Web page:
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U of M Priorities: Big Gabel Bonus, Big CLA Cuts?

Plus NAACP sues MPD, local SCOTUS connections, and learning Somali songs in today's Flyover.

Brian Moen via Flickr|

In light of this news, we refuse to say Row the Boat.

Welcome back to The Flyover, your daily digest of what local media outlets and Twitter-ers are gabbing about.


Did you hear? Outgoing University of Minnesota President Joan Gabel—she of massive conflict of interest and staggering unpopularity infamy—is set to receive up to $260,000 in bonuses while skipping out the door, KSTP reported Monday. Also of note from Monday: The College of Liberal Arts is set to gut its ethnic and gender studies departments, according to the U of M chapter of Students for a Democratic Society. The group says this info came not from the university PR apparatus, but rather from concerned CLA council chairs. Among the rumored forthcoming slashes: 50% to American Indian Studies (the U's history with Native Americans is "genocidal," per a new report); 30% to Chicano and Latino Studies; 30% to German, Nordic, Slavic, & Dutch languages; 27.5% to African and African American Studies; 22% to Linguistics; and 10% to Gender, Women, and Sexuality Studies. Yowch! 

“These budget cuts would not only considerably limit the content available to all students,” Midori Van Alstine of UMN SDS writes to the Minnesota Daily, “cutting courses and programs, but would also seriously endanger the jobs and livelihoods of faculty in these departments, if not threaten the existence of the departments as a whole.” Minneapolis City Council Member Robin Wonsley has vowed to attend a Friday protest to defend the programs; a “Stop the Cuts Now!” petition has amassed almost 900 signatures. U of M Regent Darrin Rosha told us Wednesday that he hasn’t received any info from university officials regarding the potential CLA downsizing.

NAACP is Suing MPD for Spying on Black People on Social Media

Last April, the Minnesota Dept. of Human Rights released a report analyzing a decade’s worth of Minneapolis Police Department data, including over 700 hours of bodycam footage and 480,000 pages of city and MPD documents. The findings were pretty horrendous, but perhaps one of the more eye-opening parts was confirmation that the MPD was using covert social media accounts to pose as Black people with the purpose of surveillance:

"MPD officers sent friend requests, commented on posts, sent private messages, and contributed to discussions. When doing so, officers posed as like-minded individuals and claimed, for example, that they met the targeted person at a prior demonstration or protest. In social media posts and messages, MPD officers used language to further racial stereotypes associated with Black people, especially Black women."

Even creepier: 

"In one case, an MPD officer used an MPD covert account to pose as a Black community member to send a message to a local branch of the NAACP criticizing the group. In another case, an MPD officer posed as a community member and RSVP’d to attend the birthday party of a prominent Black civil rights lawyer and activist."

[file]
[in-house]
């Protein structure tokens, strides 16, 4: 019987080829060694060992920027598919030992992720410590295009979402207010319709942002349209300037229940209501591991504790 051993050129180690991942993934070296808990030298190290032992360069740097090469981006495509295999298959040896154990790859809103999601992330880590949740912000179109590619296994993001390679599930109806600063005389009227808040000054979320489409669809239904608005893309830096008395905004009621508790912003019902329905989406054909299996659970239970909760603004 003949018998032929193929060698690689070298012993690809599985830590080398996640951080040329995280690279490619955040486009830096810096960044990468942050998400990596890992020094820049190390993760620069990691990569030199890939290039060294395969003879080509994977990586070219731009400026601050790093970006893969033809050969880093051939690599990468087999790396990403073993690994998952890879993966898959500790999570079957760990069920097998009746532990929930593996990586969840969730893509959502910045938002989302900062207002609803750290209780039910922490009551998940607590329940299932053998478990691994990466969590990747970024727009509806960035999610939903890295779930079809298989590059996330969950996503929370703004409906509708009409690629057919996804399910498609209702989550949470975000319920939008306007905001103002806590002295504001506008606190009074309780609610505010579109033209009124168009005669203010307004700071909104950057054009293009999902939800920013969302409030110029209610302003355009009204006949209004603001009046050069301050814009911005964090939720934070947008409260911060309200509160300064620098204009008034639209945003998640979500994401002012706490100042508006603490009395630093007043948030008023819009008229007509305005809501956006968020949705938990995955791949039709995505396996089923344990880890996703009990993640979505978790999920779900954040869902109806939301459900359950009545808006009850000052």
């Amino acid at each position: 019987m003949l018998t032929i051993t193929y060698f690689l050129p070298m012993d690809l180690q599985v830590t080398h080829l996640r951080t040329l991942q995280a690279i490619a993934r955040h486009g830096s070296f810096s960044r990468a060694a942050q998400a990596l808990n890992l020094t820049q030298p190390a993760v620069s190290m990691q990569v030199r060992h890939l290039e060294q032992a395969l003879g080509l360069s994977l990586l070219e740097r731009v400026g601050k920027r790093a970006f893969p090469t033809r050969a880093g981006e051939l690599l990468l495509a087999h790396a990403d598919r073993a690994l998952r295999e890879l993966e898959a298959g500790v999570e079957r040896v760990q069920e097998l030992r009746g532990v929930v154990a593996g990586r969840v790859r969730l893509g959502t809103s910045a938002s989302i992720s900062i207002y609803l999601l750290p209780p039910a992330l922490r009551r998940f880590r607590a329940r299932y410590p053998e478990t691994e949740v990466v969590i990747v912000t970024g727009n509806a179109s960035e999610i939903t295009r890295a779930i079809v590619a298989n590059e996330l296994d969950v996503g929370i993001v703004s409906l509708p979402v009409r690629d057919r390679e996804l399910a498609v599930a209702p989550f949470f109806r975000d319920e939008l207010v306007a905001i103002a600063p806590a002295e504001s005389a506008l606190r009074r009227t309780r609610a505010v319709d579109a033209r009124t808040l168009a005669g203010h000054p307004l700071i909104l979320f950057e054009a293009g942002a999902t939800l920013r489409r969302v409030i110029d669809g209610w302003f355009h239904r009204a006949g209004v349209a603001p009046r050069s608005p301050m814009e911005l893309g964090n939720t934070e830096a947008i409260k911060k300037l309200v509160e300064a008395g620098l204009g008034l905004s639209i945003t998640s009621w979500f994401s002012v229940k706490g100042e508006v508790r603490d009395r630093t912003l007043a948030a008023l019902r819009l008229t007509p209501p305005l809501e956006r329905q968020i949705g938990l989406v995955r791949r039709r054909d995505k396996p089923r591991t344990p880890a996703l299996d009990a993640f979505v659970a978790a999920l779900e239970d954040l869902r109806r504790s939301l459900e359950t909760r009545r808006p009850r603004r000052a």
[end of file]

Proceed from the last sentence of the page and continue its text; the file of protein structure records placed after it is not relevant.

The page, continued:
This Wednesday, the Minneapolis NAACP filed a lawsuit against MPD over the alleged spying, citing constitutional rights violations and singling out subjects based on race. "These are accounts that are supposed to be used for official investigations. There were none," attorney Liliana Zaragoza tells the Star Tribune. (One has to wonder if they were also surveilling white people after all those Nazi biker gangs and Boogaloo Boys came to town during the unrest? Hmm.) You can read more about this case and the city’s dispute of the reports findings in this excellent explainer from the Strib's Andy Mannix.

SCOTUS to Hear MN Tax Issue Today

Can Hennepin County seize your property for unpaid taxes, sell it, and keep the profits? That’s the question that will soon be decided by that most trusted and beloved of government institutions, the U.S. Supreme Court. The plaintiff is 94-year-old Geraldine Tyler, who stopped paying property taxes on her Minneapolis condo when she moved into a retirement home. She eventually owed $15,000; the county seized the property and sold it at public auction for $40,000.

Tyler doesn’t question the county’s right to seize and sell the property, but she says she’s entitled to the $25,000 in excess of what she owed. Her lawyers argue that Minnesota and the 12 other states that allow the government to retain profits in this sort of situation are permitting an unconstitutional taking of property without compensation. "We call that home equity theft because it's essentially legalized government theft," lawyer Christina Martin of the Pacific Legal Foundation, which is representing Tyler, told MPR News. Attorneys for the county contend that homeowners have plenty of options to avoid forfeiture, including selling the property and securing the equity themselves. 

Somali Songs in Music Class

Do you know the song “Huwaya Huwa”? It's a popular Somali lullaby, and in one Burnsville music class, it's among the songs students learn to play and sing. MPR's Elizabeth Shockman takes us inside Becca Buck’s classroom at Gideon Pond Elementary, where the educator has been working with students to develop a music curriculum that reflects their backgrounds. Gideon Pond is almost 50% Somali-American, Buck tells Shockman, and yet the curriculum for young musicians was overwhelmingly white and European. Now, after asking students and their families to share songs that were meaningful to them and teaming up with fellow educator Qorsho Hassan—a Somali American who was Minnesota’s Teacher of the Year in 2020—she's able to teach some Somali music, along with language and culture.

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